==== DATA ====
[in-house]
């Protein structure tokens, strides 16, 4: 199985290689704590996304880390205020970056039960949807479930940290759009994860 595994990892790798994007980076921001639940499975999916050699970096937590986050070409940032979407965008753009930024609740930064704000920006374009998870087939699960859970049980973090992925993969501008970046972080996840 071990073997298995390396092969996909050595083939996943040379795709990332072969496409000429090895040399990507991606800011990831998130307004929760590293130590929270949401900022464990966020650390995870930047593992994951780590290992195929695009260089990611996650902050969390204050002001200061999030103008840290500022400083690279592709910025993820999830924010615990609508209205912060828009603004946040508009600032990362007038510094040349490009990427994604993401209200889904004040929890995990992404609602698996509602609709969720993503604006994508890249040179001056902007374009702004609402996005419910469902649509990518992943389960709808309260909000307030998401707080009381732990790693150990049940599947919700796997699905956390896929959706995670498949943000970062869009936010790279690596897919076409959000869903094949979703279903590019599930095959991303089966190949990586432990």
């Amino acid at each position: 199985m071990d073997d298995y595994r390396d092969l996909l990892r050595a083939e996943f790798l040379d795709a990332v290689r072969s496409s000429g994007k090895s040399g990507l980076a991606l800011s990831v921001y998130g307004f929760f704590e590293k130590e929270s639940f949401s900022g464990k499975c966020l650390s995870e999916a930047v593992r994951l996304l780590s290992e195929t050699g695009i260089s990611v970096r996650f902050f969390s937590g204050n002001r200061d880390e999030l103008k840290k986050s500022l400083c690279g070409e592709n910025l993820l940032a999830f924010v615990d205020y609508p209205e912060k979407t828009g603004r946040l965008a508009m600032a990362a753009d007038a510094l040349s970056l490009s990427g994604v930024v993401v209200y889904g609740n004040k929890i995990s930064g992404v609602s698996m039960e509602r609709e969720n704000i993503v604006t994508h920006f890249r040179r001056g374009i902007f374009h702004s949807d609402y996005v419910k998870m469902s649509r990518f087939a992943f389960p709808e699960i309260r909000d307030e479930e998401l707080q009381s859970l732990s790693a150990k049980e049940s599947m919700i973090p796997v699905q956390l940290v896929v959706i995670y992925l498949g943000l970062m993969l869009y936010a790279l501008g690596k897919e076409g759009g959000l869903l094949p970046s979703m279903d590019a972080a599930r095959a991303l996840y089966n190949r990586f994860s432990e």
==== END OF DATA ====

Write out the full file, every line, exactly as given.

[in-house]
């Protein structure tokens, strides 16, 4: 199985290689704590996304880390205020970056039960949807479930940290759009994860 595994990892790798994007980076921001639940499975999916050699970096937590986050070409940032979407965008753009930024609740930064704000920006374009998870087939699960859970049980973090992925993969501008970046972080996840 071990073997298995390396092969996909050595083939996943040379795709990332072969496409000429090895040399990507991606800011990831998130307004929760590293130590929270949401900022464990966020650390995870930047593992994951780590290992195929695009260089990611996650902050969390204050002001200061999030103008840290500022400083690279592709910025993820999830924010615990609508209205912060828009603004946040508009600032990362007038510094040349490009990427994604993401209200889904004040929890995990992404609602698996509602609709969720993503604006994508890249040179001056902007374009702004609402996005419910469902649509990518992943389960709808309260909000307030998401707080009381732990790693150990049940599947919700796997699905956390896929959706995670498949943000970062869009936010790279690596897919076409959000869903094949979703279903590019599930095959991303089966190949990586432990």
């Amino acid at each position: 199985m071990d073997d298995y595994r390396d092969l996909l990892r050595a083939e996943f790798l040379d795709a990332v290689r072969s496409s000429g994007k090895s040399g990507l980076a991606l800011s990831v921001y998130g307004f929760f704590e590293k130590e929270s639940f949401s900022g464990k499975c966020l650390s995870e999916a930047v593992r994951l996304l780590s290992e195929t050699g695009i260089s990611v970096r996650f902050f969390s937590g204050n002001r200061d880390e999030l103008k840290k986050s500022l400083c690279g070409e592709n910025l993820l940032a999830f924010v615990d205020y609508p209205e912060k979407t828009g603004r946040l965008a508009m600032a990362a753009d007038a510094l040349s970056l490009s990427g994604v930024v993401v209200y889904g609740n004040k929890i995990s930064g992404v609602s698996m039960e509602r609709e969720n704000i993503v604006t994508h920006f890249r040179r001056g374009i902007f374009h702004s949807d609402y996005v419910k998870m469902s649509r990518f087939a992943f389960p709808e699960i309260r909000d307030e479930e998401l707080q009381s859970l732990s790693a150990k049980e049940s599947m919700i973090p796997v699905q956390l940290v896929v959706i995670y992925l498949g943000l970062m993969l869009y936010a790279l501008g690596k897919e076409g759009g959000l869903l094949p970046s979703m279903d590019a972080a599930r095959a991303l996840y089966n190949r990586f994860s432990e």